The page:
Thomas G. Hayes, Jr. and Rose B. Hayes v. Commissioner., United States Tax Court - Memorandum Decision, T.C. Memo. 1994-461, Docket No. 11224-93., Filed September 19, 1994
Thomas G. Hayes, Jr. and Rose B. Hayes v. Commissioner.
United States Tax Court - Memorandum Decision
T.C. Memo. 1994-461
Docket No. 11224-93.
Filed September 19, 1994.
Thomas G. Hayes, Jr., and Rose B. Hayes, pro se. Scott T. Welch, for the respondent.
Memorandum Findings Of Fact and Opinion
COHEN, Judge: Respondent determined a deficiency of $10,779 in petitioners' Federal income taxes for 1987 and additions to tax under sections 6651(a)(1) and 6653(a)(1)(A) and (B) in the amounts of $2,026, $658, and 50 percent of the interest due on the deficiency, respectively. Unless otherwise indicated, all section references are to the Internal Revenue Code in effect for the year in issue, and all Rule references are to the Tax Court Rules of Practice and Procedure. After concessions, the parties have now stipulated with respect to all adjustments in the notice of deficiency. The sole issue remaining for decision is whether petitioners are entitled to a refund of the difference between the amount withheld from their wages during 1987 and their agreed tax liability for that year.
Findings Of Fact
Some of the facts have been stipulated, and the stipulated facts are incorporated in our findings by this reference. Petitioners resided in Houma, Louisiana, at the time they filed their petition.
Petitioners' tax return for 1987 reported Federal income tax withheld from their wages in the amount of $5,049.76, total tax owed of $1,728, and a refund claimed of $3,321.76. That return, however, was not prepared until April 15, 1991. On the evening of April 15, 1991, petitioners completed the return and deposited it in the mail at Houma, Louisiana. The return was received by the Internal Revenue Service (IRS) on April 22, 1991, in an envelope postmarked New Orleans, Louisiana, "P.M.", "16 APR 1991".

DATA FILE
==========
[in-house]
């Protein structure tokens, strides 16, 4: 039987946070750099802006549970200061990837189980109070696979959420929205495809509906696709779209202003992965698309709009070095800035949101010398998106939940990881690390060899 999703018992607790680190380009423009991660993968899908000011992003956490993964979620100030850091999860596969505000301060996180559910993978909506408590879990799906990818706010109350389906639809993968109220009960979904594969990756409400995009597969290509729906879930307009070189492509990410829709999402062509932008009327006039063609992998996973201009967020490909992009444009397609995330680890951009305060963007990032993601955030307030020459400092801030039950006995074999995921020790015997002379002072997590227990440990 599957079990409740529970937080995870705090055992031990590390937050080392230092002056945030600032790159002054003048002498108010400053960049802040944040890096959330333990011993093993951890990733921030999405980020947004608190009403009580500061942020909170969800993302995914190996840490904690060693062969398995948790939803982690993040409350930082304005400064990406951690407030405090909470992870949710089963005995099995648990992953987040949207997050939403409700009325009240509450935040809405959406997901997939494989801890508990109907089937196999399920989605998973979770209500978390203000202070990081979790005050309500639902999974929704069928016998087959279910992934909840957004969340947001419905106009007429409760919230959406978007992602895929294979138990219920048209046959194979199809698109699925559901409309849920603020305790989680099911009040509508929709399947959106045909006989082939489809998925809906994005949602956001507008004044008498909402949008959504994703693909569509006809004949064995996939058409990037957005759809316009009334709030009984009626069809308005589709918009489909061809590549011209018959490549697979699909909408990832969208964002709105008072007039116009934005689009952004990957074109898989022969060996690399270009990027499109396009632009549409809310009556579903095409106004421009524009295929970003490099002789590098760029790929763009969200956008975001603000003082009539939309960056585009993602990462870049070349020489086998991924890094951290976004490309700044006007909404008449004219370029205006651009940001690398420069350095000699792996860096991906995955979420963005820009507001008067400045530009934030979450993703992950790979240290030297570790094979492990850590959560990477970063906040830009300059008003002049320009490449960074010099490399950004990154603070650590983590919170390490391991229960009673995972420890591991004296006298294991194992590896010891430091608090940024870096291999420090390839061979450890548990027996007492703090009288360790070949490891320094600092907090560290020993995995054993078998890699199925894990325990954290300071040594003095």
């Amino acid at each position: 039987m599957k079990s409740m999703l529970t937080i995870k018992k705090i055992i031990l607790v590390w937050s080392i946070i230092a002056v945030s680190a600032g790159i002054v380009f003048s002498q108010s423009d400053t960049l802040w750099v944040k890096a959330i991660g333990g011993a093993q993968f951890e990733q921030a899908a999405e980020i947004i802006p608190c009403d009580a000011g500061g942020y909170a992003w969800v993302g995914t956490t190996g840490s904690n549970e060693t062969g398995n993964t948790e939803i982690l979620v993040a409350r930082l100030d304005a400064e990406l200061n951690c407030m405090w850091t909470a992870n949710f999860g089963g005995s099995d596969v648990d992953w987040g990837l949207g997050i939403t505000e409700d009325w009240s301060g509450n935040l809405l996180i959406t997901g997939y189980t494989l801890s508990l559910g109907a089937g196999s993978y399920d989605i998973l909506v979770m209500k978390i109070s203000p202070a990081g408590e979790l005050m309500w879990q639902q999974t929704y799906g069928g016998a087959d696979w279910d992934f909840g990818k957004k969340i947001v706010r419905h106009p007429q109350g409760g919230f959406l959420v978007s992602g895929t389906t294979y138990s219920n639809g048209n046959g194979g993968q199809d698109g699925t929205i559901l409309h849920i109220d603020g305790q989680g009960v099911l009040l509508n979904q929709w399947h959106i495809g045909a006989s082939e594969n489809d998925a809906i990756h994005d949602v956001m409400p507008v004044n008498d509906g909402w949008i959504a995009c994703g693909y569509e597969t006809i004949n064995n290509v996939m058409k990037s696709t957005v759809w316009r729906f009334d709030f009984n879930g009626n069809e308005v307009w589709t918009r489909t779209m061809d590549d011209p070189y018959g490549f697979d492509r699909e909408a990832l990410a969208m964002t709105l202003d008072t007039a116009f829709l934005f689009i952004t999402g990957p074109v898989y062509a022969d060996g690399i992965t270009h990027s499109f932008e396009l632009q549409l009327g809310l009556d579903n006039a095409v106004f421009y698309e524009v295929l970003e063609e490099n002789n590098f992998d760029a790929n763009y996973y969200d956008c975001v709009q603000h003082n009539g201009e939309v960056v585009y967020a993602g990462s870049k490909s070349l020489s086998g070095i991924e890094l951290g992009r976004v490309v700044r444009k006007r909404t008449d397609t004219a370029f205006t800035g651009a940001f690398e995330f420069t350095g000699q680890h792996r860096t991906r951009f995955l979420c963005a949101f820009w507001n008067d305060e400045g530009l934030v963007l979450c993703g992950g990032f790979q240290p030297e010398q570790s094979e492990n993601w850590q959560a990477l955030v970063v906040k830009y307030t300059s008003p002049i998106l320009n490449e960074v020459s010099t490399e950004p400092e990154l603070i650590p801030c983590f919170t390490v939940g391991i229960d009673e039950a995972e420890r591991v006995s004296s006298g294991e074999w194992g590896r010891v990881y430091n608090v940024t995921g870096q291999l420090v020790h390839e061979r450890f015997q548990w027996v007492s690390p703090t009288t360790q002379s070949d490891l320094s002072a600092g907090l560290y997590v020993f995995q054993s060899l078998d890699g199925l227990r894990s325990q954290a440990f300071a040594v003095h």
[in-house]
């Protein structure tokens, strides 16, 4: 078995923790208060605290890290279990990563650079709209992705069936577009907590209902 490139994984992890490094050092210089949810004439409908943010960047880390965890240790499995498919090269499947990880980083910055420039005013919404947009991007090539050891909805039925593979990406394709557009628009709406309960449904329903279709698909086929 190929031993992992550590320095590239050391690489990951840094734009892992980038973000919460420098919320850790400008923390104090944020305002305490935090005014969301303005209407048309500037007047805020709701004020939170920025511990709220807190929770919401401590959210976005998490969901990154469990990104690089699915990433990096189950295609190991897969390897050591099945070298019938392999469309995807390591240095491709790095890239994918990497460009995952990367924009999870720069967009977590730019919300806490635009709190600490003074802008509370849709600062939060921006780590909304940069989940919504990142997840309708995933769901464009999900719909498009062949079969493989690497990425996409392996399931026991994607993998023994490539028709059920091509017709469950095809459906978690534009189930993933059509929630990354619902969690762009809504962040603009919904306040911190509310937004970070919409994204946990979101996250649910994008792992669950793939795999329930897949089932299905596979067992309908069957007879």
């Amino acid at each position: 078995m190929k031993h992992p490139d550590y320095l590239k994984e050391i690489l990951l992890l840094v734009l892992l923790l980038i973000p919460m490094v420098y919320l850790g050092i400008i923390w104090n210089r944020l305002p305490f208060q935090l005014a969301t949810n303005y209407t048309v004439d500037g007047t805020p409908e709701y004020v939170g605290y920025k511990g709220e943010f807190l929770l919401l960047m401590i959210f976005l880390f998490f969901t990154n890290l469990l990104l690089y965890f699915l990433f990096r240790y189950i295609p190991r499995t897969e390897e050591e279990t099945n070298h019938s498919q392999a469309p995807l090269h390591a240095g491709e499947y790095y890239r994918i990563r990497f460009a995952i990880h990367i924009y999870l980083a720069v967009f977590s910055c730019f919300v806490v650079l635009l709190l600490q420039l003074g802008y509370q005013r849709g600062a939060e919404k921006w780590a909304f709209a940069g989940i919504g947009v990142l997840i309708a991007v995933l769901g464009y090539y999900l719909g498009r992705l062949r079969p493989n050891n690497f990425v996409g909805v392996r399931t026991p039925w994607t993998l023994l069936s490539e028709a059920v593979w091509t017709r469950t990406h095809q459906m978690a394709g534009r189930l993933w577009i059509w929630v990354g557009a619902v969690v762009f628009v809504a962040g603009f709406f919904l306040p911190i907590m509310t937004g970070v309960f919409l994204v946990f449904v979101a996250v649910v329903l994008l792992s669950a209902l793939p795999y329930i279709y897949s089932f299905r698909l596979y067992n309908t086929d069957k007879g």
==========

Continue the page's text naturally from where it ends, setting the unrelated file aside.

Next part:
The statutory notice of deficiency for 1987 was sent to petitioners on March 2, 1993.
The parties agree that the sole issue remaining in this case is whether the excess of amounts withheld from petitioners earnings during 1987 over the correct tax liability of petitioners for that year is barred as a refund to petitioners by the statute of limitations set forth in section 6511.
The taxes withheld from petitioners' wages during 1987 were deemed paid on April 15, 1988, the due date of their return for 1987. Sec. 6513(b)(1). Petitioners contend that they mailed their return for 1987 on April 15, 1991, because they were aware of the 3-year period of limitations on filing a claim for refund.
Section 6511 provides the general statute of limitations for credits or refunds. That section provides in pertinent part:
(a) Period of Limitation on Filing Claim.≈ Claim for credit or refund of an overpayment of any tax imposed by this title in respect of which tax the taxpayer is required to file a return shall be filed by the taxpayer within 3 years from the time the return was filed or 2 years from the time the tax was paid, whichever of such periods expires the later, or if no return was filed by the taxpayer, within 2 years from the time the tax was paid.
(b) Limitation on Allowance of Credits or Refunds. ≈
* * *
(2) Limit on amount of credit or refund. ≈
(A) Limit where claim filed within 3-year period.≈If the claim was filed by the taxpayer during the 3-year period prescribed in subsection (a), the amount of the credit or refund shall not exceed the portion of the tax paid within the period, immediately preceding the filing of the claim, equal to 3 years plus the period of any extension of time for filing the return. If the tax was required to be paid by means of a stamp, the amount of the credit or refund shall not exceed the portion of the tax paid within the 3 years immediately preceding the filing of the claim.